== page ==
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A rummage through our bookshelves! Some interesting and inspiring reading – fact and fiction – about childhood, play, community, streets and neighbourhoods.

Books on playing out
No Fear: Growing up in a Risk Averse Society

By our Expert Friend, Tim Gill. A thought-provoking analysis of our attitudes towards children and risk in society, this was an early source of inspiration that help shaped the Playing Out project.

The Story of Childhood: Growing up in Modern Britain

By Libby Brooks. A snapshot of what it’s like growing up in the UK, seen through the eyes of nine very different children.

St Cuthbert's Wild School for Boys

Written by one of Playing Out’s co-founders, Ingrid Skeels, this is an exciting story of discovery for anyone who cares about learning, play, nature and the wild.

The Lore of the Playground

By Steve Roud.

Toxic Childhood: How the Modern World is Damaging our Children

By Sue Palmer.

A Close Look at Playing Out by Ken Garland

Published by Ken Garland, British design legend and a keen supporter of Playing Out, this is a beautiful limited-edition book of childhood drawings by his daughter Ruth, remembering touching and funny moments of playing out on London streets with her ‘gang’ in the 1960s.  You can order it from Pudkin Books

Policy for Play - Responding to children's forgotten right

By our Expert Friend, Adrian Voce. Play is fundamental to children’s health, wellbeing and development. Yet in the modern world, their space and opportunity to play is under threat. This is the first book to look in detail at children’s play within public policy. Using the UK government’s play strategy for England (2008-10) as a detailed case study, it explores states’ obligations to children under the UN Convention on the Rights of the Child and the General Comment of 2013.


Founder of the Playborhood ‘movement’ in the US, Mike Lanza documents his own and others’ efforts to resist the tide of increased car-dominance and create more people-friendly and playable neighbourhoods.

The Death and Life of Great American Cities by Jane Jacobs

Another major inspiration for Playing Out, Jane Jacob’s classic 1961 text turns conventional city and transport planning ‘wisdom’ on its head and looks at common-sense ways we could be making our cities better places to live, work and play. Chapter 4, ‘The Use of Sidewalks: Assimilating Children’ particularly looks at the importance of making space for play in our streets.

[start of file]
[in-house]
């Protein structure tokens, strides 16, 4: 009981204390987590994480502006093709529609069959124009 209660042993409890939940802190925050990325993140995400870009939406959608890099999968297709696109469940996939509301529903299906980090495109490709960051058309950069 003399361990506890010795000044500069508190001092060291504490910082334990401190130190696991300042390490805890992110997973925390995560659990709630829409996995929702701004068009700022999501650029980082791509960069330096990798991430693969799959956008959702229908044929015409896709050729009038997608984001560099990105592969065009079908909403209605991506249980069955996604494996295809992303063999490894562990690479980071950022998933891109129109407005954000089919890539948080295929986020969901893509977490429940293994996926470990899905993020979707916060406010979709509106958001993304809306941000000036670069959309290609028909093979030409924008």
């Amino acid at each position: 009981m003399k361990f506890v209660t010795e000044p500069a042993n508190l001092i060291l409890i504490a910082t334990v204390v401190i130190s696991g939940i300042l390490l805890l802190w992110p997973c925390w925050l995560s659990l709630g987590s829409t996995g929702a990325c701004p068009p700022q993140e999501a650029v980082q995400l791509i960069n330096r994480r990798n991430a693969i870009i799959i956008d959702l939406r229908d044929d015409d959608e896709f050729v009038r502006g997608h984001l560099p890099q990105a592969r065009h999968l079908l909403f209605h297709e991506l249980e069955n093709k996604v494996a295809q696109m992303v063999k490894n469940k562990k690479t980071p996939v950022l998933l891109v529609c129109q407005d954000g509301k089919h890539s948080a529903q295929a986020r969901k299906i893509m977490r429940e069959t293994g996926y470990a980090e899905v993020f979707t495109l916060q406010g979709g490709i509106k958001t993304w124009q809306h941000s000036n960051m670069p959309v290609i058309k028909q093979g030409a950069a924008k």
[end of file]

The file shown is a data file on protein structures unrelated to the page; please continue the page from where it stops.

Street Reclaiming: Creating Liveable Streets and Vibrant Communities

David Engwicht, of ‘mental speed bump’ fame, brings insight, imagination and playfulness to the question of how we make our streets safer and more people-friendly. We hope he would approve of Playing Out!

Milly Molly Mandy Stories

A reminder of how much freedom children had less than a century ago and what this gave them.

Swallows and Amazons

A wonderful, classic 1930’s tale by Arthur Ransome of children free to roam in boats and on islands in the Lake District.  Lots more in the series.

The Family from One End Street
The Routledge Handbook on Spaces of Urban Politics

Includes a chapter by Helen Jarvis of Newcastle University, using Playing Out as a case study for the concept of ‘DIY urbanism’.


Play and Playwork: Notes and reflections in a time of austerity

Bringing together authors from a range of academic disciplines and research backgrounds – united as standard-bearers for the child’s right to play – and set against a backdrop evoking play’s critical essence, this book documents the rise and fall of an explosive period of political interest in play in the UK.

Includes a chapter by Alice Ferguson and Dr Angie Page – Supporting healthy street play on a budget: a winner from every perspective.


There's no such thing as bad weather

Book by a US/Swedish parent about the Scandinavian culture of outdoor play and bringing it to the US.


The Nurture Assumption

A book that debunks the idea that parents affect children’s personalities, and puts the case that their environment outside the home is far more important.


A powerful call for society to remember children’s deep need for freedom and belonging

Outdoor Games for Today's Kids
Parental supervision not required: the freedom of classic children's literature.

Article exploring children’s freedom in classic children’s literature.

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